ON ONE day of the year, the teenagers were let run riot in the monastery, adolescent apprentice monks could dance, sing, clap their hands, shake their tonsures, boss around their elders, play cards in church, and stage a riotous show where an altar could explode, hide and seek games ran into the wee small hours, and the elders had no choice but to let them away with it.
This is the background to Ludus Danielis - The Play of Daniel, the 12th century "mediaeval opera", based on the biblical stories of Daniel, originally staged by adolescent monks in Beauvais Cathedral in northern France. Now it comes to Galway for this weekend's Galway Early Music Festival.
The show, a mixture of liturgical song, drama, and anarchic antics is being staged by the distinguished early musician Andrew Lawrence King, his Harp Consort, tenor Wolodymyr Smishkewych, and the St Nicholas Schola Cantorum, in St Nicholas Collegiate Church this evening at 8pm. Andrew is no stranger to the GEMF which he describes as "a high quality early music festival which stands again any other such festival in other countries".
"The very special thing about the Galway Early Music Festival," Andrew tells me during our Thursday morning interview, "is the combination of the interesting visitors coming in, the interaction with local musicians, and family events, and the setting within a mediaeval city. It makes you realise the depth of history around you. We're aware of that every day rehearsing in St Nicholas'. We're bringing in this opera from 1200 and this church was here - not in its present form, but in an earlier form - at the same time, and music like this was probably being sung in St Nicholas. St Nicholas is also the right size of church for this show as its size is around the size Beauvais Cathedral was when Ludus Danielis was first performed."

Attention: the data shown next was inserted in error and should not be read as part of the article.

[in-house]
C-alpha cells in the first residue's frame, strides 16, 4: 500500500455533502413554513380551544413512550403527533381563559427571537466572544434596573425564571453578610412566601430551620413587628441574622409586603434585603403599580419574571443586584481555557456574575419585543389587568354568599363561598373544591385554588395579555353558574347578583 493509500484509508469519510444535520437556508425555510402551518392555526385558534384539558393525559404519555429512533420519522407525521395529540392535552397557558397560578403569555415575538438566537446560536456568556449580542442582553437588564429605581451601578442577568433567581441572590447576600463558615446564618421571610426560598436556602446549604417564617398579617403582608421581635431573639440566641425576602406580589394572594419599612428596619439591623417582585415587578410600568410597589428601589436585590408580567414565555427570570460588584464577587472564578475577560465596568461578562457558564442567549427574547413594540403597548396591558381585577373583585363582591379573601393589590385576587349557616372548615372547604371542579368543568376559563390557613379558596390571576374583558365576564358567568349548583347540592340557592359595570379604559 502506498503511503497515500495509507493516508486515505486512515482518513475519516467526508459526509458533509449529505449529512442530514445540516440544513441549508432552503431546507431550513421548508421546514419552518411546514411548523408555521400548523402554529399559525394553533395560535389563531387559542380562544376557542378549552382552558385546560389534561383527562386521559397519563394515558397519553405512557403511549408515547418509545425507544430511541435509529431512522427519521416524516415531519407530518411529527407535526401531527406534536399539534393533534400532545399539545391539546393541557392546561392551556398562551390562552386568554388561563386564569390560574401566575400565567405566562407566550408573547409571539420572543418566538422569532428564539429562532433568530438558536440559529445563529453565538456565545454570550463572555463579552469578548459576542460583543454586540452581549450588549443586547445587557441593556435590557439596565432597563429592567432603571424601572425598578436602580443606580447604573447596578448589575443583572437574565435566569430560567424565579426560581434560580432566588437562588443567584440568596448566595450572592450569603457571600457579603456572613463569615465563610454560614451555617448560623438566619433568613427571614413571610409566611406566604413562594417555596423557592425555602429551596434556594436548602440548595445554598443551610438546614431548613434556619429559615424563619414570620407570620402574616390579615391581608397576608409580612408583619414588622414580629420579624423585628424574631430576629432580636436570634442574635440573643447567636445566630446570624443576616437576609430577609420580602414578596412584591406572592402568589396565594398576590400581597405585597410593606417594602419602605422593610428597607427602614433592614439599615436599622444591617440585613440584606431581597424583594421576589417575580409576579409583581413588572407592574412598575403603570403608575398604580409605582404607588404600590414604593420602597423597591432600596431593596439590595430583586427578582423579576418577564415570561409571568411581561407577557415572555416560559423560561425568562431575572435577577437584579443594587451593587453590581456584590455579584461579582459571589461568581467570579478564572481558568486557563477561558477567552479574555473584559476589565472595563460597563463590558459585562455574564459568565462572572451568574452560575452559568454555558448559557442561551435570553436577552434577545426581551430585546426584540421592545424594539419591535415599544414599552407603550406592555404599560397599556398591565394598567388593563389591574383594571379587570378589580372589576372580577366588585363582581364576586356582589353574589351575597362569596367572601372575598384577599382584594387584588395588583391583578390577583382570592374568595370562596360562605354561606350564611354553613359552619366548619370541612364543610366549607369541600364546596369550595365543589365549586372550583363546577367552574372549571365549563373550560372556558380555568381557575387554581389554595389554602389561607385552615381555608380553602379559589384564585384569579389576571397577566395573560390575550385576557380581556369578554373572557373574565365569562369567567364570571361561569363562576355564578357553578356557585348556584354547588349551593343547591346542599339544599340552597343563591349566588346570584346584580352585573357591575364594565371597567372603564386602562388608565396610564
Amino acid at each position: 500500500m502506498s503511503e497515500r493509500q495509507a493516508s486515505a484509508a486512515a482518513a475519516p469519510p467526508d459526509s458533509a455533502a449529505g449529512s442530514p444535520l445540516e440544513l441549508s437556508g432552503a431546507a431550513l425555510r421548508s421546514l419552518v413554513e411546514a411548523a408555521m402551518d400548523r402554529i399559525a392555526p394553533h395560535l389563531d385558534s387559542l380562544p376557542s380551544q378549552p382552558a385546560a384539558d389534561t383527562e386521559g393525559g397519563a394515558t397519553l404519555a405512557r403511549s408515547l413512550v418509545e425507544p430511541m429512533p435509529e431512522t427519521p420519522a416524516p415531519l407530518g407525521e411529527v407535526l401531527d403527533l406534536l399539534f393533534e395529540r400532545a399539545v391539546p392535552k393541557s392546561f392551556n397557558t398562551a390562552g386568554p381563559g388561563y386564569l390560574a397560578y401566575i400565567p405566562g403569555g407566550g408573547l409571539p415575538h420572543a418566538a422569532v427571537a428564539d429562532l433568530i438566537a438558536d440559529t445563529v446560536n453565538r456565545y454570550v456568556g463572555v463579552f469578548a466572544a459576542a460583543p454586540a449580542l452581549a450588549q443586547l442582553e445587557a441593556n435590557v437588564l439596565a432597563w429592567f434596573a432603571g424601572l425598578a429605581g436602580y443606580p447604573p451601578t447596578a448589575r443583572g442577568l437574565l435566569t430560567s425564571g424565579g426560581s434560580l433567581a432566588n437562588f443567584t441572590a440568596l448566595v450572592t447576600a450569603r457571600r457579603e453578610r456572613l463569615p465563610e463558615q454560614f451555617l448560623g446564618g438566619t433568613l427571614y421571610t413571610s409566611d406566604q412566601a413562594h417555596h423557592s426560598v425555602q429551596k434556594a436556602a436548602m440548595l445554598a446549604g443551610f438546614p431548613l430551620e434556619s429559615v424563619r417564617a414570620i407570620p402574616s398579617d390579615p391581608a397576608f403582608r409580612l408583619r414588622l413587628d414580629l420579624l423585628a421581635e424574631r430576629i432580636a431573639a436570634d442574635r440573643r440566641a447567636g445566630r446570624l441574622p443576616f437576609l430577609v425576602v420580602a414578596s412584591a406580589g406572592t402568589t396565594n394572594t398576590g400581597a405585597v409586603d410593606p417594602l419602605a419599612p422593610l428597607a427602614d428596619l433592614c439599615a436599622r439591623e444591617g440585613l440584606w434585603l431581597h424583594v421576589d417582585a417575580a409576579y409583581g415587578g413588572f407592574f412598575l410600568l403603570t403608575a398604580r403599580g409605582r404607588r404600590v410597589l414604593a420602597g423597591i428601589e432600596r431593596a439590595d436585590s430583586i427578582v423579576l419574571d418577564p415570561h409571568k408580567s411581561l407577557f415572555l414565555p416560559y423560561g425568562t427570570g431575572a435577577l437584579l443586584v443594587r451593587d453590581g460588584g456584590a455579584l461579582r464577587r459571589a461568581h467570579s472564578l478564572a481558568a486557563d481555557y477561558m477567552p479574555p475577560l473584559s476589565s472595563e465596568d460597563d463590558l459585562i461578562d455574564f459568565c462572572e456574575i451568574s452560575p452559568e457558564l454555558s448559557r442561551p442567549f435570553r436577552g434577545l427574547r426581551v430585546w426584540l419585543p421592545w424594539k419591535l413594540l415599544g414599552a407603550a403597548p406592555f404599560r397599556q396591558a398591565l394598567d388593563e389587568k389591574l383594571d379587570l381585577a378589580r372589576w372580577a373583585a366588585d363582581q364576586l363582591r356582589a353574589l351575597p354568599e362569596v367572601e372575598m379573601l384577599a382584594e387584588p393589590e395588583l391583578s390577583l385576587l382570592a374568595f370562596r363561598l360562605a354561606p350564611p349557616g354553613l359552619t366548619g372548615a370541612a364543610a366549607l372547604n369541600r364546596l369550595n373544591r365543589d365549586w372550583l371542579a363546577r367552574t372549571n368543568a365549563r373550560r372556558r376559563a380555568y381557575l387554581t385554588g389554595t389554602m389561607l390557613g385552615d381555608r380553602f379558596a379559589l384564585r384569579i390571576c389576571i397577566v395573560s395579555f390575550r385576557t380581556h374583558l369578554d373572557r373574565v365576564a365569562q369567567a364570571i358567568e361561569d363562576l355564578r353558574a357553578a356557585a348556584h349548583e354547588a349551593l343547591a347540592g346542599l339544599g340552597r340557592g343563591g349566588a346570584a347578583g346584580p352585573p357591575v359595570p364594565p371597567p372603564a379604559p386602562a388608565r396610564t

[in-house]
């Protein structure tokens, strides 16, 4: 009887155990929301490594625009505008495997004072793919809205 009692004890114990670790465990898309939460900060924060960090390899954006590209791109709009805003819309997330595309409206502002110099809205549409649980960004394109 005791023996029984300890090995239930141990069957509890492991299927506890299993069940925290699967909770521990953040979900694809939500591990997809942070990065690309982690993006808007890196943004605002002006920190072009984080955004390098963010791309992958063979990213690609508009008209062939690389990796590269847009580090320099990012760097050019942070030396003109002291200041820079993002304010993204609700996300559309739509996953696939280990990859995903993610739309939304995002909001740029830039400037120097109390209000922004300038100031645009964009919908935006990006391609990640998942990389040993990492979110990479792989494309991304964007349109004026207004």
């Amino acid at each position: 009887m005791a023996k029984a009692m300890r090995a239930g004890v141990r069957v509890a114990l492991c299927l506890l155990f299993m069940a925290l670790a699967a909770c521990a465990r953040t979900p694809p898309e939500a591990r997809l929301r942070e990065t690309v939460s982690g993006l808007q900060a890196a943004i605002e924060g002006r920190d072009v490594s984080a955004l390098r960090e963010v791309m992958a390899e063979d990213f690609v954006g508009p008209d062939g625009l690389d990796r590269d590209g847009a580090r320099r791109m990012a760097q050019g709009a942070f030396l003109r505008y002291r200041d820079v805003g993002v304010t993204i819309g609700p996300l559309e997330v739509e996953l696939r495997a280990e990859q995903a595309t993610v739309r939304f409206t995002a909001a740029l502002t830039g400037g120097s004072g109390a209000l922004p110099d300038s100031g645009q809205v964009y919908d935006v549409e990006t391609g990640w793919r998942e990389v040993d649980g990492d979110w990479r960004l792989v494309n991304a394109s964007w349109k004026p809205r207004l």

Youth gone wild
Another link between the show's past and this modern performance, comes through the youngest performers taking part - the children and young people of St Nicholas Choistors. "This is the special thing," says Andrew. "The original performers in Beauvais were young people and they had the principle role. They were all children up to their early 20s."
When it was originally staged, Ludus Danielis was very much about young people. It was divised by them and was about allowing them an opportunity to cut loose and let off steam in what was otherwise a highly ordered, austere, and strict environment.
"Monastic life was a very controlled, hierarchical, single sex, pressure cooker environment," says Andrew. "This was the one time when you were allowed, even expected, to be naughty and cut loose, but within a framework the church could still accept. For that one day, they were allowed run the cathedral. Although the show had a religious purpose, there was also a lot of fun as they were let do things they could not do in church and get away with it."
In keeping with that spirit, this evening's show will feature children dressed as mediaeval knights with swords and shields, and according to Andrew, "angels, who must have wings, will 'fly' to the gallery in the church", prophets dresed in black, a king wearing bishop's robes.